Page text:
On Friday, July 19, Boone Mayor Rennie Brantz and Town Manager John Ward facilitated a workshop session on “Citizens and Democratic Process.” During this session, fellows had the opportunity to learn more about how Boone citizens participate in the governance process of their town. At the end of the session, Brantz presented each fellow with a certificate of honorary Boone citizenship.
Appalachian was among 27 universities across the country selected to host the Mandela Washington Fellowship for Young African Leaders in 2019. The six-week Leadership Institute, sponsored by the U.S. Department of State’s Bureau of Educational and Cultural Affairs, concluded July 28, after which the fellows traveled to Washington, D.C., to attend the Mandela Washington Fellowship Summit, held July 29–31.
At the summit, the fellows attended collaborative sessions based on their work and/or regions in addition to meeting members of congress, as well as leaders in public, private and nonprofit sectors.
The Mandela Washington Institute at Appalachian is supported through a partnership between the university’s Office of International Education and Development (OIED), Appalachian and the Community Together (ACT) and Leadership Development — a component of the Department of Student Engagement and Leadership in Appalachian’s Division of Student Affairs.
For additional information about the 2019 Mandela Washington Fellowship Institute at Appalachian, click here, and/or contact co-directors Dr. Jesse Lutabingwa, associate vice chancellor of international education and development, director of international research and development, and professor of public administration, at firstname.lastname@example.org and MacHarg, director of academic civic engagement, at email@example.com.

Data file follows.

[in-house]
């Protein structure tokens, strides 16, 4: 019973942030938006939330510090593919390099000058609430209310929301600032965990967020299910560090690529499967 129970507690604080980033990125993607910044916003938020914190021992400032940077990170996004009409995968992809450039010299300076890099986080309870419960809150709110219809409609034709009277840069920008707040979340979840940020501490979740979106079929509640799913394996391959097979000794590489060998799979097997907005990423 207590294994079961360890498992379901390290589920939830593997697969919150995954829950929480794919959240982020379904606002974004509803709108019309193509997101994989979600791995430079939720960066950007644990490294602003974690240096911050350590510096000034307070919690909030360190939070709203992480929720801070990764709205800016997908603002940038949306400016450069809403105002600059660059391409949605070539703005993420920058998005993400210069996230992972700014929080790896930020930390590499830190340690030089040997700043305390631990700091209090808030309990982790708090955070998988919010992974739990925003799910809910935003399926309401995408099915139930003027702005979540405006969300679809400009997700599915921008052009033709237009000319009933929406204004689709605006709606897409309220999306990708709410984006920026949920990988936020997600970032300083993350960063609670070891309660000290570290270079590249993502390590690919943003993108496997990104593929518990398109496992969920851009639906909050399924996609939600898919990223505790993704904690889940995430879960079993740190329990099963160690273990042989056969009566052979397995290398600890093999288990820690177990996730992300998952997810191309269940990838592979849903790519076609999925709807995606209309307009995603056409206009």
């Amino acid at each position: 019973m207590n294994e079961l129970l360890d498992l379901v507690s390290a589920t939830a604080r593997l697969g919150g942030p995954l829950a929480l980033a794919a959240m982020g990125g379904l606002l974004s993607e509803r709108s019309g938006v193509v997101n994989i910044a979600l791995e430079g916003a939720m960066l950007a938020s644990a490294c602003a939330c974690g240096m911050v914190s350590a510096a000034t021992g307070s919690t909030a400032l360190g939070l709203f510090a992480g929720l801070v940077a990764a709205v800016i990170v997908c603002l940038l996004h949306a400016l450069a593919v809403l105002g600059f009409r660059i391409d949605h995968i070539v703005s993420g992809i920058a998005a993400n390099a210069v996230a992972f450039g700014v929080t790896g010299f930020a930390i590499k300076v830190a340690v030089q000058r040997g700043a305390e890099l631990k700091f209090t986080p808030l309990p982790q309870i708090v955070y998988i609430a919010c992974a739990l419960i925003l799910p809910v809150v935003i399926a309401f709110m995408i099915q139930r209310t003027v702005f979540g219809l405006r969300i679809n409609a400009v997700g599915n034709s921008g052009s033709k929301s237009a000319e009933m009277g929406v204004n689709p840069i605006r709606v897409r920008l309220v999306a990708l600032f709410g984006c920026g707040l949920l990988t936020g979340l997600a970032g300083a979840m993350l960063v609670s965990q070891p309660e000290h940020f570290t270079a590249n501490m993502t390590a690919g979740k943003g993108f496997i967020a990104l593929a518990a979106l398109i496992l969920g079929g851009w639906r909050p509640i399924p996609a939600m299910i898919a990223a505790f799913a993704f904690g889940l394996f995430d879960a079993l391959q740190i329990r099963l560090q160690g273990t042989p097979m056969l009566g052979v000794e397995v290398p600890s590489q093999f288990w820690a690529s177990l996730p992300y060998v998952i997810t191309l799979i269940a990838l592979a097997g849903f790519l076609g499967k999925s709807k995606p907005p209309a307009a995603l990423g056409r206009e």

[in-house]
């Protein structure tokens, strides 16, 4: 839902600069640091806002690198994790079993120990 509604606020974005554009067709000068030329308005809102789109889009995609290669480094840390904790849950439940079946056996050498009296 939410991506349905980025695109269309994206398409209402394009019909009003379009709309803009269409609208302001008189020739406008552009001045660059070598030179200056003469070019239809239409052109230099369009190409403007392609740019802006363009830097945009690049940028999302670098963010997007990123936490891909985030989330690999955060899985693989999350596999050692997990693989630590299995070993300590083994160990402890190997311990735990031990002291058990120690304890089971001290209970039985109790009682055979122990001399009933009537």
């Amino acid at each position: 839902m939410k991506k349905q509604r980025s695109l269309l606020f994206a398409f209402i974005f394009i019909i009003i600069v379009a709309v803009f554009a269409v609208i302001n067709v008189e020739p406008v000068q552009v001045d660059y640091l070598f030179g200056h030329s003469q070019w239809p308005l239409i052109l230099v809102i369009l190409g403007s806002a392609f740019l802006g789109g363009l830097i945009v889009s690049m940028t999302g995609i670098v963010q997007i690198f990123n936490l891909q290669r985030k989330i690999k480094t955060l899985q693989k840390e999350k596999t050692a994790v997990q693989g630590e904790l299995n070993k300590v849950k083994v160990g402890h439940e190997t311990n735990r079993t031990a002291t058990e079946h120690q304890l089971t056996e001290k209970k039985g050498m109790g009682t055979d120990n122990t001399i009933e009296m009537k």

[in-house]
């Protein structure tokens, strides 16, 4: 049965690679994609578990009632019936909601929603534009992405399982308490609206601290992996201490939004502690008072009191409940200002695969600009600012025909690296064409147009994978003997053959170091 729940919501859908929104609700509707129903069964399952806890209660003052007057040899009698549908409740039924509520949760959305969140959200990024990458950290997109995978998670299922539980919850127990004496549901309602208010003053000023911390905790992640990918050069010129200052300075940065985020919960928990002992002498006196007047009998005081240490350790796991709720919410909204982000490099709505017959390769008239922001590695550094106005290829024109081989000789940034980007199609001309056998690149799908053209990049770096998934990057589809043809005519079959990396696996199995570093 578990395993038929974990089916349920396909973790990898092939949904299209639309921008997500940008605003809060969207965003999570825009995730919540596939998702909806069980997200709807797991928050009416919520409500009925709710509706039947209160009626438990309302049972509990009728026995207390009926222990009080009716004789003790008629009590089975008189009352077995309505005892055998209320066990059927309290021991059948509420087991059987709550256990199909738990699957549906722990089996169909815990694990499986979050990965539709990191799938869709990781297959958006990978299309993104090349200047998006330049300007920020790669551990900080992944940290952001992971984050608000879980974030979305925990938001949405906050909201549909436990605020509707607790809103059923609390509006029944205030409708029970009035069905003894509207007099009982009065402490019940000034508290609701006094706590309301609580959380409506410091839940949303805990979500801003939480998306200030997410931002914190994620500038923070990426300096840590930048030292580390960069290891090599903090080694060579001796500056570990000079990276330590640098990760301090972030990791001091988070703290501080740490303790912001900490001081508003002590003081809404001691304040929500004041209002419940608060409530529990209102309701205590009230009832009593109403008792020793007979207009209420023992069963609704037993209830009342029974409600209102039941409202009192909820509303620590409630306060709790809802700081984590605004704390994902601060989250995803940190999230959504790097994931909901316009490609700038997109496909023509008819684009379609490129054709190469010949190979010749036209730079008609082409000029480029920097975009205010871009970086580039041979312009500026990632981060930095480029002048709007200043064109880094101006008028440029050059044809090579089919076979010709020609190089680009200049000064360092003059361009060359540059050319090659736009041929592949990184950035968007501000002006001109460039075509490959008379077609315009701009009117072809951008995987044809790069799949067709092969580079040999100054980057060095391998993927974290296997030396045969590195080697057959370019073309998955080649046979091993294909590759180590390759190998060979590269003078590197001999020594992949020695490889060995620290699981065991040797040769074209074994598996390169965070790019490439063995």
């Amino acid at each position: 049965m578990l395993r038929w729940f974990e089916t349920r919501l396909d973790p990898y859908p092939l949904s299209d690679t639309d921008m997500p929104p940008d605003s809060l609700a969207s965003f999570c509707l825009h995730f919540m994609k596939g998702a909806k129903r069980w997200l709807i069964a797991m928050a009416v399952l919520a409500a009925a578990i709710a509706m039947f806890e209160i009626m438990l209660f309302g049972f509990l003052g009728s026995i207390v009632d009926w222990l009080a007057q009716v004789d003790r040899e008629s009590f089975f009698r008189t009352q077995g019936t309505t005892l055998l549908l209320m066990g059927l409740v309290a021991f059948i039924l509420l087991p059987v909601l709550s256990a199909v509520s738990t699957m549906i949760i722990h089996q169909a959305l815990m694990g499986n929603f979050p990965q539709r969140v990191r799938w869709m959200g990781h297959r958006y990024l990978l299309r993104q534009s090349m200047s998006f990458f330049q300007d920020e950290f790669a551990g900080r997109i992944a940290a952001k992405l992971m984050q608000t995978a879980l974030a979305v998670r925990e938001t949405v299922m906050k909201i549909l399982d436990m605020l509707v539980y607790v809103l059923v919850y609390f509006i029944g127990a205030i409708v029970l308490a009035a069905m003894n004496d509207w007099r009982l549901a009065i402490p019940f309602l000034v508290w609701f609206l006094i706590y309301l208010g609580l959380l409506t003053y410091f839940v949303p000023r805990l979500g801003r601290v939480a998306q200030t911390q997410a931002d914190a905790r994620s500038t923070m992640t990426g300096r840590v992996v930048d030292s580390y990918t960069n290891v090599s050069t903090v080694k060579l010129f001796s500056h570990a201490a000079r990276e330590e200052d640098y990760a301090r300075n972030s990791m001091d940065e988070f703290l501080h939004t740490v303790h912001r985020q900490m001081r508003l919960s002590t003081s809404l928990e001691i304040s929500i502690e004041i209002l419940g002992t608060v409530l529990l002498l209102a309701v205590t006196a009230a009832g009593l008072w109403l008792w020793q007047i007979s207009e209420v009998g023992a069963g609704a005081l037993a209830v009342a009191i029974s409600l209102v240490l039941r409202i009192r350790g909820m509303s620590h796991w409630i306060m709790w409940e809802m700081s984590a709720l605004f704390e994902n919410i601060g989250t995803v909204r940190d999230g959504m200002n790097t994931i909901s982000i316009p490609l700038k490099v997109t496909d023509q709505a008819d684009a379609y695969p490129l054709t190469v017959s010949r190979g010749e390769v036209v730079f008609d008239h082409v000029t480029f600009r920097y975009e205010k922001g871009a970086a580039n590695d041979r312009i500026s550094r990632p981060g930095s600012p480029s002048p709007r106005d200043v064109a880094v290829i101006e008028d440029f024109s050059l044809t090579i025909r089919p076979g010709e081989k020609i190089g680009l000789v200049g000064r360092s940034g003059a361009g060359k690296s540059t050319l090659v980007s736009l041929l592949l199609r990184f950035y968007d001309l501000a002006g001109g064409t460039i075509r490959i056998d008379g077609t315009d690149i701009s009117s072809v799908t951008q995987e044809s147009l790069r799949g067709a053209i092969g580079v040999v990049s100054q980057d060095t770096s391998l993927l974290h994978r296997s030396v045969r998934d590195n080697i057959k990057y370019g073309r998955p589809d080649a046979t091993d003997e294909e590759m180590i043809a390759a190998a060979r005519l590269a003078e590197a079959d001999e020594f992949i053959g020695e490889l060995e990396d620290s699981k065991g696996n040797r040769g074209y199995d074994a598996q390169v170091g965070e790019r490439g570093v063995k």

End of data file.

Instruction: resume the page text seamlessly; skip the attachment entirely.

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About the Office of International Education and Development
The OIED is responsible for spearheading the internationalization efforts at Appalachian. The internationalization mission of Appalachian is to develop awareness, knowledge, appreciation and respect of cultural differences in both domestic and international contexts in its students, faculty, staff and the surrounding communities. The university is also dedicated to creating a campus environment that builds the theoretical and practical skills needed to interact effectively in a global society. Learn more at https://international.appstate.edu.
About Appalachian State University
As the premier public undergraduate institution in the Southeast, Appalachian State University prepares students to lead purposeful lives as global citizens who understand and engage their responsibilities in creating a sustainable future for all. The Appalachian Experience promotes a spirit of inclusion that brings people together in inspiring ways to acquire and create knowledge, to grow holistically, to act with passion and determination, and to embrace diversity and difference. Located in the Blue Ridge Mountains, Appalachian is one of 17 campuses in the University of North Carolina System. Appalachian enrolls nearly 21,000 students, has a low student-to-faculty ratio and offers more than 150 undergraduate and graduate majors.